New protocol supports development

A new agreement between the provincial government and local First Nations may bring greater prosperity for the North Island.

  • Dec. 22, 2011 8:00 a.m.

A new agreement between the provincial government and local First Nations may bring greater prosperity for the North Island.

The North Island Regional Protocol Agreement will involve five Kwakwaka’wakw nations  — members of the Nanwakolas Council — in jointly coordinating resource development while at the same time taking the social and cultural well-being of the communities into account.

One result that has already taken place is a negotiated forestry schedule that will give the five nations access to 92,450 cubic meters of timber in licenses.

The Nanwakolas Council Society is a group of eight Kwakwaka’wakw First Nations on Northern Vancouver Island and the mid-coast that joined forces in 2007 to work collaboratively on land and marine resource use, management and planning issues and responses to provincial government resource development  referrals.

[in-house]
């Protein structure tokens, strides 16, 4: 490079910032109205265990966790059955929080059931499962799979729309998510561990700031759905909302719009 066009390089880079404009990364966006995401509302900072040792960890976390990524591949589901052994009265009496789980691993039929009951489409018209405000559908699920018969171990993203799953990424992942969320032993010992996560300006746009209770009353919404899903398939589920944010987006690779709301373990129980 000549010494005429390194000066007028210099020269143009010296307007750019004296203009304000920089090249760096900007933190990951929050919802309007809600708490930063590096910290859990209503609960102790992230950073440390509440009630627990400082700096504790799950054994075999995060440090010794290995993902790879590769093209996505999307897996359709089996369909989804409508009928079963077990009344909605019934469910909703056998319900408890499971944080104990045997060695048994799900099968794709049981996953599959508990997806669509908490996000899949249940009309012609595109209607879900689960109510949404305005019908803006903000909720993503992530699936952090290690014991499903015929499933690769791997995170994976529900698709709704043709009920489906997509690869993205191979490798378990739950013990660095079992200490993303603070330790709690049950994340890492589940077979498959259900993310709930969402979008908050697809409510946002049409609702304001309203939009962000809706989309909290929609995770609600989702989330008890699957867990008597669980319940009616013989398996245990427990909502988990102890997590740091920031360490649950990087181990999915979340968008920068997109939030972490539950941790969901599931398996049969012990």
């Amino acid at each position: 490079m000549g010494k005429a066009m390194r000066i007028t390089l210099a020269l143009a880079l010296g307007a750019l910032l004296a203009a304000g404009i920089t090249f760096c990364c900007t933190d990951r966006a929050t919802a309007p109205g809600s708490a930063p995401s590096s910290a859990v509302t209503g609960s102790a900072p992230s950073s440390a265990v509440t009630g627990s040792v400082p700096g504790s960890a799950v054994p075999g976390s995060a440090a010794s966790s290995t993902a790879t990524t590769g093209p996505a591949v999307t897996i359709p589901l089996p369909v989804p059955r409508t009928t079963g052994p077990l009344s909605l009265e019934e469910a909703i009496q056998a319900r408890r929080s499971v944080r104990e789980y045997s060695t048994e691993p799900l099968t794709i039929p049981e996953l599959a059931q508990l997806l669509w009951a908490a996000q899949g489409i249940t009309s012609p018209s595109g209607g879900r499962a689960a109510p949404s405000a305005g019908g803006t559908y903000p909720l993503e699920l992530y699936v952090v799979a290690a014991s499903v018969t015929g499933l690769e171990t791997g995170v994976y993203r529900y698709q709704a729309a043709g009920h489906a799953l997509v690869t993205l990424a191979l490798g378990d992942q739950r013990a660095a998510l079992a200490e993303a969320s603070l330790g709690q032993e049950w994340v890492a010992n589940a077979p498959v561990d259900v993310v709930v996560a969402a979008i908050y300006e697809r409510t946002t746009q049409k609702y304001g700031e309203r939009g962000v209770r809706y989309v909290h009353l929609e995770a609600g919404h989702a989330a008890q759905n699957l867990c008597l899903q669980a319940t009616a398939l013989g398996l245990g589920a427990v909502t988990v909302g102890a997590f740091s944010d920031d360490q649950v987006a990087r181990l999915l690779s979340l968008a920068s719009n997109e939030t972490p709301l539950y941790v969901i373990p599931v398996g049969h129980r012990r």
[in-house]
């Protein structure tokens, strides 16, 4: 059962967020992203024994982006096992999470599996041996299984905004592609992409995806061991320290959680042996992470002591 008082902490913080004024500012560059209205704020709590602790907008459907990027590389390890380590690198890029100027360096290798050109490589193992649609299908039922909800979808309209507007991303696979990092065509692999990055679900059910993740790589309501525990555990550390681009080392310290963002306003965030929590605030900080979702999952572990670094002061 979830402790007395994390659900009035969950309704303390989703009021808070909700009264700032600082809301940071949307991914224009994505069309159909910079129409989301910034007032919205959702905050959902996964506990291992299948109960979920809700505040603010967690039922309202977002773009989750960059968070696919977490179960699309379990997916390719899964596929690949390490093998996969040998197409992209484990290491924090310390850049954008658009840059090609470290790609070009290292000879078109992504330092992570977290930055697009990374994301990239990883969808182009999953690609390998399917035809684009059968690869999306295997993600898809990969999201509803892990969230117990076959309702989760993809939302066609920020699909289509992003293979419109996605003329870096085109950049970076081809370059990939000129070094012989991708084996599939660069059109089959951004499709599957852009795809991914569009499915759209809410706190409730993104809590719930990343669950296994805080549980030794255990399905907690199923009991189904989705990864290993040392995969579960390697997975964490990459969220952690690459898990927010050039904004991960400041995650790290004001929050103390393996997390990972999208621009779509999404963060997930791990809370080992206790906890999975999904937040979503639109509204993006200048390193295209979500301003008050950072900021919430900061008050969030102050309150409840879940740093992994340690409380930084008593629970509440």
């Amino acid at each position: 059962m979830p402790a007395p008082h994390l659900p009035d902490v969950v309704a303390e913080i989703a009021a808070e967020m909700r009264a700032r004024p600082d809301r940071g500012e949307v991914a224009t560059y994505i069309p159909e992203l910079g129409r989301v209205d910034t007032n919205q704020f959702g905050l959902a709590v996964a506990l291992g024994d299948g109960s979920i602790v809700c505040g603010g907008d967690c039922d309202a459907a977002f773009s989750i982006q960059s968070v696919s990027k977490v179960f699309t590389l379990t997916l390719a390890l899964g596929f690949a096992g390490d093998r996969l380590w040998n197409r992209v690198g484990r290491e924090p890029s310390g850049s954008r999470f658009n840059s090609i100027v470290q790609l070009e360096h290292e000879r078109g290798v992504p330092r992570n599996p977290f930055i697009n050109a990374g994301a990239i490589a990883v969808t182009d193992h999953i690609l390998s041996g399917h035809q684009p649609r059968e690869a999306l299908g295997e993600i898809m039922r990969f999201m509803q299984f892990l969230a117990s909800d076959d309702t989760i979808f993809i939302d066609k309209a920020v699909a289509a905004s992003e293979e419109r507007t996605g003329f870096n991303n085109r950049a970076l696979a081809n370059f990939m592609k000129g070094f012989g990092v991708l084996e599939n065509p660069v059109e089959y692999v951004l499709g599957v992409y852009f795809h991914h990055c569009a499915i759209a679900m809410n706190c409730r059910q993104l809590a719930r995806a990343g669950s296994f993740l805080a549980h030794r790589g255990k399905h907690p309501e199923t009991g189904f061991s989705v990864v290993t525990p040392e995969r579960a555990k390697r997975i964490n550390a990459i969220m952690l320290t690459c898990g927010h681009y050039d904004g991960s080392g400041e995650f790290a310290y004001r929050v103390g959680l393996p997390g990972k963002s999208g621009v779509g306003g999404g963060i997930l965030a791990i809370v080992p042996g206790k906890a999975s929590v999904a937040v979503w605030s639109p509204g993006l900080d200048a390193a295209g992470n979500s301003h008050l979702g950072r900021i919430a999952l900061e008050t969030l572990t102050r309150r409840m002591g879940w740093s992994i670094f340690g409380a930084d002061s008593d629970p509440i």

The protocol also lays out specific guidelines for local governments to inform and involve local First Nations that may be affected by economic and political developments.

Opinions suggest providing a reliable and consistent framework for development involving local first nations will encourage investors and developers to locate their projects in BC.

“It can be beneficial to all of us,” said Port McNeill Mayor Gerry Furney.

“These agreements support development that is guided by the mutual interests of the First Nations, B.C. and local  municipalities,” he said.

“I congratulate the province and the Nanwakolas council on reaching an agreement that will support a sustainable economy and jobs, while at the same time ensuring environmental and cultural protection.”

Although the agreement is in its beginning stages, it’s the next in a series of other cooperation and reconciliation agreements between the province and other nations including the Haida and Haisla.

“They want to get along with their neighbors,” said Furney.

 

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